I had an opportunity to talk with Youtuber NYC JohnG, an oil-field worker who posts videos explaining the opportunities and challenges he has faced after moving to North Dakota from New York. That was very interesting, and I also learned that the late Total CEO Christophe de Margerie liked to call fracking “rock massage.”
News Recap For the Week of October 20
- FiveThirtyEight argued that utility consumers are unwittingly paying for gas leaks and lowering incentives for utilities to fix them.
- Duke fracking researchers claimed to have a new technology to track leaks.
- The Times Record News said that a Texas town may be about to pass an unconstitutional fracking ban.
- Land values in the Permian basin are all over the map, said Bloomberg.
- Ukraine, heavily dependent on Russia for natural gas, has struck a deal for winter supplies, CBS News said.
- The Canadians are getting more aggressive about liquefied natural gas (LNG) exports, said the Wall Street Journal.
- Expect federal action on methane, says Fuel Fix.
- Environmental groups are calling, so far in vain, for the Federal Energy Regulatory Commission (FERC) to consider climate impacts when permitting export erminals for liquefied natural gas, said Greenwire.
- EnergyWire found oil and gas drilling to be an explosive job.
- The AEI’s Carpe Diem Blog said Texas has anchored the U.S. job recovery since 2008.
- The Wall Street Journal ran an obituary on the colorful CEO of French energy company Total, Christophe de Margerie, who called fracking “rock massage.”
- Market Realist reported a slight increase in natural gas rigs, turning away from a long downward trend.
- Reefs love drilling rigs, said National Review Online.
- New compressed natural gas refueling stations are set to open up in Islip, New York and Chambersburg, Pennsylvania.
- A Morning Consult poll found that 68% of voters think oil pipelines are safe.
- Craft brewers jumped on the anti-pipeline bandwagon.
- Perhaps the Russia-Ukraine supply issues have not been fully worked out, said Fortune.
- Saudi Arabia may finally be cutting back on supplies a little bit, said Bloomberg.
- U.S. shale plays are probably still profitable, on average, right now. But some plays are already probably in the red, said Business Insider.
- Gas does not always have to come from dead dinosaurs, said the Economist.
- Greenwire reported on the argument over oil and gas drilling on federal land.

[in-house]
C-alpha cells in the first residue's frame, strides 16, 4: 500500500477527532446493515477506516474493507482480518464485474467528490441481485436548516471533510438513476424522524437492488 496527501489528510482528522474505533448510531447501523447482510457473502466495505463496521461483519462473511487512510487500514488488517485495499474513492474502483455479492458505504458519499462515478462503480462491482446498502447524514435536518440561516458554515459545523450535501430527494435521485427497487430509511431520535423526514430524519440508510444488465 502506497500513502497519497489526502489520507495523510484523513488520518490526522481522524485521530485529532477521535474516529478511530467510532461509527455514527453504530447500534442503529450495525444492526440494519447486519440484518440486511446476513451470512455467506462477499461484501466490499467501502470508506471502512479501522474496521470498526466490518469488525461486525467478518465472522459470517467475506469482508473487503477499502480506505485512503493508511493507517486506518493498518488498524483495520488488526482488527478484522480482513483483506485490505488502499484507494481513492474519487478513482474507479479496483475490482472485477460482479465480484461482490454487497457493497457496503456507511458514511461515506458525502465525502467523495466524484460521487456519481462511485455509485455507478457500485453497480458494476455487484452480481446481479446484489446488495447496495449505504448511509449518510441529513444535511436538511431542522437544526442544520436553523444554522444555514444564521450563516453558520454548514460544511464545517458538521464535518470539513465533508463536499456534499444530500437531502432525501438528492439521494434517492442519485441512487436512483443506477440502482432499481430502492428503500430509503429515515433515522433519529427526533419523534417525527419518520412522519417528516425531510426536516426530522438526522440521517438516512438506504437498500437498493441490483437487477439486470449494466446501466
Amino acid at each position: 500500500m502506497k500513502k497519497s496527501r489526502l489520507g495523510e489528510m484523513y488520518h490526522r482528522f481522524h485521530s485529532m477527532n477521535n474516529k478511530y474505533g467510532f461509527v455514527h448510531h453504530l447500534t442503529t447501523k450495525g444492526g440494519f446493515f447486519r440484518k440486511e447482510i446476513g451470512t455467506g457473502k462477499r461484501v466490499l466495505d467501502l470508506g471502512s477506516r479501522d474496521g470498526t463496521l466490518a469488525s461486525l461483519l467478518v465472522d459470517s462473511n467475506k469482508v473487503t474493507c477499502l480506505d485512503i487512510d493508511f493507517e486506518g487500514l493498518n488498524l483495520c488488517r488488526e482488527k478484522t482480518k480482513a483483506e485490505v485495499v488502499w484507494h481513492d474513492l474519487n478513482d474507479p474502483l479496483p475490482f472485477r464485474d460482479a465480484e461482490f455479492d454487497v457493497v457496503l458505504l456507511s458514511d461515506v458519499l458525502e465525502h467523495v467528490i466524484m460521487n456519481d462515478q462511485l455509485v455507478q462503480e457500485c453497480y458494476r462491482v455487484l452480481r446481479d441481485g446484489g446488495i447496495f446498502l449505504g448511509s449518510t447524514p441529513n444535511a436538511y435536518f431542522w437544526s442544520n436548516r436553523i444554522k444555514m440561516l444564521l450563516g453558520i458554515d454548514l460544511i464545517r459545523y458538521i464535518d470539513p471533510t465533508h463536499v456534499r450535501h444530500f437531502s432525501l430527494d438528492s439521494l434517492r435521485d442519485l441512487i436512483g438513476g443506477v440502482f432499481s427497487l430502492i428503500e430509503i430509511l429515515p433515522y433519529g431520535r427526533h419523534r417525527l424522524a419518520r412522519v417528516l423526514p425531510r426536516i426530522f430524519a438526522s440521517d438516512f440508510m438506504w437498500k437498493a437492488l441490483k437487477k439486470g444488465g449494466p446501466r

- The Senate Environment and Public Works Committee Republicans released a report showing collusion between environmentalists and the Obama Administration.
- Mark Mills, a physicist, author, and a Manhattan Institute senior fellow, had an editorial in the Wall Street Journal saying that low oil prices would not stop the oil and gas boom.
- CNNMoney quoted “star bond investor” Jeffrey Gundlach to say the shale boom is about over.
- Natural gas prices are lowering utility bills in the Northeast, says MyCentralJersey.com:
- Fun fact, worldwide coal use is expanding, said Forbes.
- J. Winston Porter, a consultant and former EPA assistant administrator, had an editorial in The Hill touting the shale boom.
Interview with NYC JohnG (Starts at 16:30)
John explained that he grew up in New York City, but wanted to work in the oil business. He heard about opportunities for oil jobs in North Dakota, so he started doing some internet research on the topic. After a bunch of reading and watching some Youtube videos, he packed up his car and moved out to North Dakota. He thought he had a job lined up before he moved, but that job did not work out. He started applying for all kinds of jobs, and after a few days landed a job at a gas station. That led to a job at a hotel. All the while, John kept applying for oil field jobs.
John said he thought about quitting a heading back to New York. But before he left, he landed a job as a rig hand. A rig hand does pretty much anything that is needed around a drilling site. It sounds like, for John at least, that largely included moving around pipes. After doing that for awhile, John got a job as a frac technician. That job largely includes constantly refueling trucks during a fracking job. Someone has to move around and refuel the trucks because the trucks cannot move while a fracturing job is going on. Each well site would take a couple weeks for the fracking process, and then he would be moved to a new site. Today, John says he is working as a pumper. That job includes monitoring equipment, checking gauges, and doing some light maintenance.
Overall, John seems happy with his decision to chase an oil job in North Dakota. He was a bit disappointed it took so long for him to find a job in the oil field. He also struggled to find housing for awhile, having to sleep in his truck for quite some time. Some jobs have company housing, but John said he preferred not to live with his coworkers. There is not much for entertainment, unless you like outdoor sports. John said he finds hunting is particularly popular with his coworkers. And he warned that the weather is very cold. He said he was pretty focused on work, and had not heard much about the recent drop in oil prices.
John was really interesting to talk to. It was nice to hear about him being able to chase and find an opportunity for himself. Be sure to check out his videos: